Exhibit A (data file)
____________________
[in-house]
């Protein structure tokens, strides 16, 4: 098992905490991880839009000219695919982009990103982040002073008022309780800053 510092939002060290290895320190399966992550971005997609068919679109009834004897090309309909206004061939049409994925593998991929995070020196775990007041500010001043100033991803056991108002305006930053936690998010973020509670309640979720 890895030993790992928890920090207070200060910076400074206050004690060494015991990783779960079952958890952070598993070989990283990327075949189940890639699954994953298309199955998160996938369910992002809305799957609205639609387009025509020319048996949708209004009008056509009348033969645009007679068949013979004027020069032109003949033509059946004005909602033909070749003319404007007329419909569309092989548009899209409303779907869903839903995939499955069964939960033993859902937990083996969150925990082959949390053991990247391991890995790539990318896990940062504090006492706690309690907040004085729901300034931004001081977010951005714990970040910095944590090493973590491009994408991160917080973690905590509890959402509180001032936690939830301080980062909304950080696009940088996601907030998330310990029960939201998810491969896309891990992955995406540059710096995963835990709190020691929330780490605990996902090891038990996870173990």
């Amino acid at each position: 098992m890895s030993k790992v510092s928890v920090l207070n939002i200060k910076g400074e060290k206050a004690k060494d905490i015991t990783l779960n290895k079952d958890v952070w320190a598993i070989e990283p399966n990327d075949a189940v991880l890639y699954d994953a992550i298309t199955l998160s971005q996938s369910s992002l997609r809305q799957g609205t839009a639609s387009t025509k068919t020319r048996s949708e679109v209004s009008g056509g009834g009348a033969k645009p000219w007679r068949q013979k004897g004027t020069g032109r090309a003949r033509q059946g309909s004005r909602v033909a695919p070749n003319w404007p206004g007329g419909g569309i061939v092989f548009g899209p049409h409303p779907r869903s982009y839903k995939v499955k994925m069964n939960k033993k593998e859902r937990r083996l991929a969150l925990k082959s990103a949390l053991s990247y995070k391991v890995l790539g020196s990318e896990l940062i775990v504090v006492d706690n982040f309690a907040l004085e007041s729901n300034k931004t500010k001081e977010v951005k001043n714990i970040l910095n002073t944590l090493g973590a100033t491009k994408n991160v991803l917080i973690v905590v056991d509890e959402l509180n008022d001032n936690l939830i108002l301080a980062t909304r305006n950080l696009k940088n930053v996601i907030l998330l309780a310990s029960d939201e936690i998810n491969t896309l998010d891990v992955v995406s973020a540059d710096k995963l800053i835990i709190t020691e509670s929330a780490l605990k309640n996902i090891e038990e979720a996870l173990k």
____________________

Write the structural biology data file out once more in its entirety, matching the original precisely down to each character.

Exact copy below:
[in-house]
């Protein structure tokens, strides 16, 4: 098992905490991880839009000219695919982009990103982040002073008022309780800053 510092939002060290290895320190399966992550971005997609068919679109009834004897090309309909206004061939049409994925593998991929995070020196775990007041500010001043100033991803056991108002305006930053936690998010973020509670309640979720 890895030993790992928890920090207070200060910076400074206050004690060494015991990783779960079952958890952070598993070989990283990327075949189940890639699954994953298309199955998160996938369910992002809305799957609205639609387009025509020319048996949708209004009008056509009348033969645009007679068949013979004027020069032109003949033509059946004005909602033909070749003319404007007329419909569309092989548009899209409303779907869903839903995939499955069964939960033993859902937990083996969150925990082959949390053991990247391991890995790539990318896990940062504090006492706690309690907040004085729901300034931004001081977010951005714990970040910095944590090493973590491009994408991160917080973690905590509890959402509180001032936690939830301080980062909304950080696009940088996601907030998330310990029960939201998810491969896309891990992955995406540059710096995963835990709190020691929330780490605990996902090891038990996870173990």
């Amino acid at each position: 098992m890895s030993k790992v510092s928890v920090l207070n939002i200060k910076g400074e060290k206050a004690k060494d905490i015991t990783l779960n290895k079952d958890v952070w320190a598993i070989e990283p399966n990327d075949a189940v991880l890639y699954d994953a992550i298309t199955l998160s971005q996938s369910s992002l997609r809305q799957g609205t839009a639609s387009t025509k068919t020319r048996s949708e679109v209004s009008g056509g009834g009348a033969k645009p000219w007679r068949q013979k004897g004027t020069g032109r090309a003949r033509q059946g309909s004005r909602v033909a695919p070749n003319w404007p206004g007329g419909g569309i061939v092989f548009g899209p049409h409303p779907r869903s982009y839903k995939v499955k994925m069964n939960k033993k593998e859902r937990r083996l991929a969150l925990k082959s990103a949390l053991s990247y995070k391991v890995l790539g020196s990318e896990l940062i775990v504090v006492d706690n982040f309690a907040l004085e007041s729901n300034k931004t500010k001081e977010v951005k001043n714990i970040l910095n002073t944590l090493g973590a100033t491009k994408n991160v991803l917080i973690v905590v056991d509890e959402l509180n008022d001032n936690l939830i108002l301080a980062t909304r305006n950080l696009k940088n930053v996601i907030l998330l309780a310990s029960d939201e936690i998810n491969t896309l998010d891990v992955v995406s973020a540059d710096k995963l800053i835990i709190t020691e509670s929330a780490l605990k309640n996902i090891e038990e979720a996870l173990k």